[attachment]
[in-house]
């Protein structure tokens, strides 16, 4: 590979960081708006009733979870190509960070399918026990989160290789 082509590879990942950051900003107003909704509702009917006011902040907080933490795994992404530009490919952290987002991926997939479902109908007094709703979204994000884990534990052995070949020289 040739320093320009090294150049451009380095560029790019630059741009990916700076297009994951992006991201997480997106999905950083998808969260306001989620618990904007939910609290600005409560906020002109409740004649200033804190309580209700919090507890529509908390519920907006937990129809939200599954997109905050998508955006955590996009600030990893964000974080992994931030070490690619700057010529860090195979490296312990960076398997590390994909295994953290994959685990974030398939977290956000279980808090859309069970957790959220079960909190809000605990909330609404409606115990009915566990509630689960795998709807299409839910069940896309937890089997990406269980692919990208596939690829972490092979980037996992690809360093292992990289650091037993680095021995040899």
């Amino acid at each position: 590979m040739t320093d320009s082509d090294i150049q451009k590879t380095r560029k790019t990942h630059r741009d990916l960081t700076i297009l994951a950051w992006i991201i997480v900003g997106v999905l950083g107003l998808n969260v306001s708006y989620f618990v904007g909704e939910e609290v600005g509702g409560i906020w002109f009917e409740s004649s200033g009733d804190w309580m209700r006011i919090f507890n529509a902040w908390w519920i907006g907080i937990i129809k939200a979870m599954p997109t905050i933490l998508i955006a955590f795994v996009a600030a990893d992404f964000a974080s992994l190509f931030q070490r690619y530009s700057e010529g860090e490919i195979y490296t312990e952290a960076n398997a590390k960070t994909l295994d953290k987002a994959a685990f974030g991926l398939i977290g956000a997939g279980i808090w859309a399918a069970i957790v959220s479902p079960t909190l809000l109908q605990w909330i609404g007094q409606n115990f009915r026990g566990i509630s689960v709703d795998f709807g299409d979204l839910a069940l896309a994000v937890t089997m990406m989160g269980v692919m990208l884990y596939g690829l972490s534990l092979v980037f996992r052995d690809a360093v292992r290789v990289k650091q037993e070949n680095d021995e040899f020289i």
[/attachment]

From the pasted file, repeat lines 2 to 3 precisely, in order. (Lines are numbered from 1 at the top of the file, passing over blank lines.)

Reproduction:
């Protein structure tokens, strides 16, 4: 590979960081708006009733979870190509960070399918026990989160290789 082509590879990942950051900003107003909704509702009917006011902040907080933490795994992404530009490919952290987002991926997939479902109908007094709703979204994000884990534990052995070949020289 040739320093320009090294150049451009380095560029790019630059741009990916700076297009994951992006991201997480997106999905950083998808969260306001989620618990904007939910609290600005409560906020002109409740004649200033804190309580209700919090507890529509908390519920907006937990129809939200599954997109905050998508955006955590996009600030990893964000974080992994931030070490690619700057010529860090195979490296312990960076398997590390994909295994953290994959685990974030398939977290956000279980808090859309069970957790959220079960909190809000605990909330609404409606115990009915566990509630689960795998709807299409839910069940896309937890089997990406269980692919990208596939690829972490092979980037996992690809360093292992990289650091037993680095021995040899």
């Amino acid at each position: 590979m040739t320093d320009s082509d090294i150049q451009k590879t380095r560029k790019t990942h630059r741009d990916l960081t700076i297009l994951a950051w992006i991201i997480v900003g997106v999905l950083g107003l998808n969260v306001s708006y989620f618990v904007g909704e939910e609290v600005g509702g409560i906020w002109f009917e409740s004649s200033g009733d804190w309580m209700r006011i919090f507890n529509a902040w908390w519920i907006g907080i937990i129809k939200a979870m599954p997109t905050i933490l998508i955006a955590f795994v996009a600030a990893d992404f964000a974080s992994l190509f931030q070490r690619y530009s700057e010529g860090e490919i195979y490296t312990e952290a960076n398997a590390k960070t994909l295994d953290k987002a994959a685990f974030g991926l398939i977290g956000a997939g279980i808090w859309a399918a069970i957790v959220s479902p079960t909190l809000l109908q605990w909330i609404g007094q409606n115990f009915r026990g566990i509630s689960v709703d795998f709807g299409d979204l839910a069940l896309a994000v937890t089997m990406m989160g269980v692919m990208l884990y596939g690829l972490s534990l092979v980037f996992r052995d690809a360093v292992r290789v990289k650091q037993e070949n680095d021995e040899f020289i």